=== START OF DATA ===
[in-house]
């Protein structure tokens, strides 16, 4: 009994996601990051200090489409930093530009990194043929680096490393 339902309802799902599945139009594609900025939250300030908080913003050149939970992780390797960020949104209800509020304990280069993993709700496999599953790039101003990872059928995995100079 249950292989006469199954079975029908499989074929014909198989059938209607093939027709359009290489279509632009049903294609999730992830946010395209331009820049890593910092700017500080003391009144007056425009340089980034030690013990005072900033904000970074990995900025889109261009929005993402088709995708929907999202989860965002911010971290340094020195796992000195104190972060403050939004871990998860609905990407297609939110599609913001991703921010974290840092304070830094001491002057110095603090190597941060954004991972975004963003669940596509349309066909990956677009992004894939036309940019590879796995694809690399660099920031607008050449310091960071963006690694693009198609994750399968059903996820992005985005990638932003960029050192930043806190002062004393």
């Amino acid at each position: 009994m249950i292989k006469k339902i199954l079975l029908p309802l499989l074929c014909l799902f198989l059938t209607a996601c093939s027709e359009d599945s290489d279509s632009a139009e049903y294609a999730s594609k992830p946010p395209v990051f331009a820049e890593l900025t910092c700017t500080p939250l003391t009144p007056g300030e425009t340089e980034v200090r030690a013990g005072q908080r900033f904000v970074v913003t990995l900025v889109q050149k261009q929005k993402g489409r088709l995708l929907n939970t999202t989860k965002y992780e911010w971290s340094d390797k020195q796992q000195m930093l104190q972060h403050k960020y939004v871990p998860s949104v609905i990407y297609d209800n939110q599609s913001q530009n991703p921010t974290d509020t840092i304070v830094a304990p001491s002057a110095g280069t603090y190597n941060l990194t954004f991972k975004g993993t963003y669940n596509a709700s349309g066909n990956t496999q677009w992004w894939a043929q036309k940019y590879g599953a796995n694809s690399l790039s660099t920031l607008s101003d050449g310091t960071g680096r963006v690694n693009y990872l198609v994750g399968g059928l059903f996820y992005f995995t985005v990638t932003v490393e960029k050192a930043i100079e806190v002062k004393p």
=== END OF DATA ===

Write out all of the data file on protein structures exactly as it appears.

[in-house]
């Protein structure tokens, strides 16, 4: 009994996601990051200090489409930093530009990194043929680096490393 339902309802799902599945139009594609900025939250300030908080913003050149939970992780390797960020949104209800509020304990280069993993709700496999599953790039101003990872059928995995100079 249950292989006469199954079975029908499989074929014909198989059938209607093939027709359009290489279509632009049903294609999730992830946010395209331009820049890593910092700017500080003391009144007056425009340089980034030690013990005072900033904000970074990995900025889109261009929005993402088709995708929907999202989860965002911010971290340094020195796992000195104190972060403050939004871990998860609905990407297609939110599609913001991703921010974290840092304070830094001491002057110095603090190597941060954004991972975004963003669940596509349309066909990956677009992004894939036309940019590879796995694809690399660099920031607008050449310091960071963006690694693009198609994750399968059903996820992005985005990638932003960029050192930043806190002062004393």
């Amino acid at each position: 009994m249950i292989k006469k339902i199954l079975l029908p309802l499989l074929c014909l799902f198989l059938t209607a996601c093939s027709e359009d599945s290489d279509s632009a139009e049903y294609a999730s594609k992830p946010p395209v990051f331009a820049e890593l900025t910092c700017t500080p939250l003391t009144p007056g300030e425009t340089e980034v200090r030690a013990g005072q908080r900033f904000v970074v913003t990995l900025v889109q050149k261009q929005k993402g489409r088709l995708l929907n939970t999202t989860k965002y992780e911010w971290s340094d390797k020195q796992q000195m930093l104190q972060h403050k960020y939004v871990p998860s949104v609905i990407y297609d209800n939110q599609s913001q530009n991703p921010t974290d509020t840092i304070v830094a304990p001491s002057a110095g280069t603090y190597n941060l990194t954004f991972k975004g993993t963003y669940n596509a709700s349309g066909n990956t496999q677009w992004w894939a043929q036309k940019y590879g599953a796995n694809s690399l790039s660099t920031l607008s101003d050449g310091t960071g680096r963006v690694n693009y990872l198609v994750g399968g059928l059903f996820y992005f995995t985005v990638t932003v490393e960029k050192a930043i100079e806190v002062k004393p």